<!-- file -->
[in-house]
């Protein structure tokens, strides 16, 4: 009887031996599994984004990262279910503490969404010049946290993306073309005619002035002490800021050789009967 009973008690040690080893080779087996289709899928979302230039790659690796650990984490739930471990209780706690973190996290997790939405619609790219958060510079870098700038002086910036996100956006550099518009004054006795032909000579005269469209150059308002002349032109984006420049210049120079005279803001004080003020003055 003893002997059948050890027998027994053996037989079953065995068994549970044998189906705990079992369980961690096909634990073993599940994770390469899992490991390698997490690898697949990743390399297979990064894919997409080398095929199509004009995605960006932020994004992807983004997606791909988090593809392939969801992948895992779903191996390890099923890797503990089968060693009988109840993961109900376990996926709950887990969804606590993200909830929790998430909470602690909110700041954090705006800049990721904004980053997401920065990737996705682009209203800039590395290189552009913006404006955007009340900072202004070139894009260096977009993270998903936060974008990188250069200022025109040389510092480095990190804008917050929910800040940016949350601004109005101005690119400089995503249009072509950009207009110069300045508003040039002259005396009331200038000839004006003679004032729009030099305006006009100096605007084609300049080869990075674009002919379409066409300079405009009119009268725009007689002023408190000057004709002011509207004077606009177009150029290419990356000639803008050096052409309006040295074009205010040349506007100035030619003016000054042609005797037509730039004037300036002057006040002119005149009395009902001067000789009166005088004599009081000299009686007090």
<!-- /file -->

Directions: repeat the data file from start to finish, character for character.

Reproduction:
[in-house]
């Protein structure tokens, strides 16, 4: 009887031996599994984004990262279910503490969404010049946290993306073309005619002035002490800021050789009967 009973008690040690080893080779087996289709899928979302230039790659690796650990984490739930471990209780706690973190996290997790939405619609790219958060510079870098700038002086910036996100956006550099518009004054006795032909000579005269469209150059308002002349032109984006420049210049120079005279803001004080003020003055 003893002997059948050890027998027994053996037989079953065995068994549970044998189906705990079992369980961690096909634990073993599940994770390469899992490991390698997490690898697949990743390399297979990064894919997409080398095929199509004009995605960006932020994004992807983004997606791909988090593809392939969801992948895992779903191996390890099923890797503990089968060693009988109840993961109900376990996926709950887990969804606590993200909830929790998430909470602690909110700041954090705006800049990721904004980053997401920065990737996705682009209203800039590395290189552009913006404006955007009340900072202004070139894009260096977009993270998903936060974008990188250069200022025109040389510092480095990190804008917050929910800040940016949350601004109005101005690119400089995503249009072509950009207009110069300045508003040039002259005396009331200038000839004006003679004032729009030099305006006009100096605007084609300049080869990075674009002919379409066409300079405009009119009268725009007689002023408190000057004709002011509207004077606009177009150029290419990356000639803008050096052409309006040295074009205010040349506007100035030619003016000054042609005797037509730039004037300036002057006040002119005149009395009902001067000789009166005088004599009081000299009686007090």